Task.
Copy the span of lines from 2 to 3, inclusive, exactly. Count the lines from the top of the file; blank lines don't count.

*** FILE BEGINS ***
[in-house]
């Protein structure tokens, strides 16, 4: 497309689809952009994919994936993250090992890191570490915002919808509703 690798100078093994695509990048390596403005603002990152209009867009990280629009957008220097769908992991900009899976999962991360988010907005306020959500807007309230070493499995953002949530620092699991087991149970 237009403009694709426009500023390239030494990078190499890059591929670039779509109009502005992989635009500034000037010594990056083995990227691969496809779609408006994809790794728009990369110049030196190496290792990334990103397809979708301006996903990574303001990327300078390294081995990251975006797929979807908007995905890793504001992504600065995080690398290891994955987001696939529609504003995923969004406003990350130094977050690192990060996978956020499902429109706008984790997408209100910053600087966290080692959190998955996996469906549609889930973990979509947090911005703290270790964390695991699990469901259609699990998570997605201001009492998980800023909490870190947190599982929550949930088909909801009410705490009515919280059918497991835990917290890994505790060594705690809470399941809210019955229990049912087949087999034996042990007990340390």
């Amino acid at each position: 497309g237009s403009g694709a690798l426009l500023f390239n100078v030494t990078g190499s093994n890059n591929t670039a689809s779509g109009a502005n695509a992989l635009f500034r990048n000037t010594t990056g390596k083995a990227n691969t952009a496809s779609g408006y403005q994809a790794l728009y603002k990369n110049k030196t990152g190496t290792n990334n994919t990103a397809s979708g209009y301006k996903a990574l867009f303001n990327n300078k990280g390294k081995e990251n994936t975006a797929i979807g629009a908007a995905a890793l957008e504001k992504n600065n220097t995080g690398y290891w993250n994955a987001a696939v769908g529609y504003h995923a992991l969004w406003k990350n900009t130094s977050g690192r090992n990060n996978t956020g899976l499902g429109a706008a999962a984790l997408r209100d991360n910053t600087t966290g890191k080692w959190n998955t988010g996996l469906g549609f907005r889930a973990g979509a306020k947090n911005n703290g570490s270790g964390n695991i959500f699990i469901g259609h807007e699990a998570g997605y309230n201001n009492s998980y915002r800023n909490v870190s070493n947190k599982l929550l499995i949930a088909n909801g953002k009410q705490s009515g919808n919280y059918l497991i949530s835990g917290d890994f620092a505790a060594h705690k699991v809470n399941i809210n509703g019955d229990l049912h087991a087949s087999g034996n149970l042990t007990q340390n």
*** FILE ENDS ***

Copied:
């Protein structure tokens, strides 16, 4: 497309689809952009994919994936993250090992890191570490915002919808509703 690798100078093994695509990048390596403005603002990152209009867009990280629009957008220097769908992991900009899976999962991360988010907005306020959500807007309230070493499995953002949530620092699991087991149970 237009403009694709426009500023390239030494990078190499890059591929670039779509109009502005992989635009500034000037010594990056083995990227691969496809779609408006994809790794728009990369110049030196190496290792990334990103397809979708301006996903990574303001990327300078390294081995990251975006797929979807908007995905890793504001992504600065995080690398290891994955987001696939529609504003995923969004406003990350130094977050690192990060996978956020499902429109706008984790997408209100910053600087966290080692959190998955996996469906549609889930973990979509947090911005703290270790964390695991699990469901259609699990998570997605201001009492998980800023909490870190947190599982929550949930088909909801009410705490009515919280059918497991835990917290890994505790060594705690809470399941809210019955229990049912087949087999034996042990007990340390």
């Amino acid at each position: 497309g237009s403009g694709a690798l426009l500023f390239n100078v030494t990078g190499s093994n890059n591929t670039a689809s779509g109009a502005n695509a992989l635009f500034r990048n000037t010594t990056g390596k083995a990227n691969t952009a496809s779609g408006y403005q994809a790794l728009y603002k990369n110049k030196t990152g190496t290792n990334n994919t990103a397809s979708g209009y301006k996903a990574l867009f303001n990327n300078k990280g390294k081995e990251n994936t975006a797929i979807g629009a908007a995905a890793l957008e504001k992504n600065n220097t995080g690398y290891w993250n994955a987001a696939v769908g529609y504003h995923a992991l969004w406003k990350n900009t130094s977050g690192r090992n990060n996978t956020g899976l499902g429109a706008a999962a984790l997408r209100d991360n910053t600087t966290g890191k080692w959190n998955t988010g996996l469906g549609f907005r889930a973990g979509a306020k947090n911005n703290g570490s270790g964390n695991i959500f699990i469901g259609h807007e699990a998570g997605y309230n201001n009492s998980y915002r800023n909490v870190s070493n947190k599982l929550l499995i949930a088909n909801g953002k009410q705490s009515g919808n919280y059918l497991i949530s835990g917290d890994f620092a505790a060594h705690k699991v809470n399941i809210n509703g019955d229990l049912h087991a087949s087999g034996n149970l042990t007990q340390n």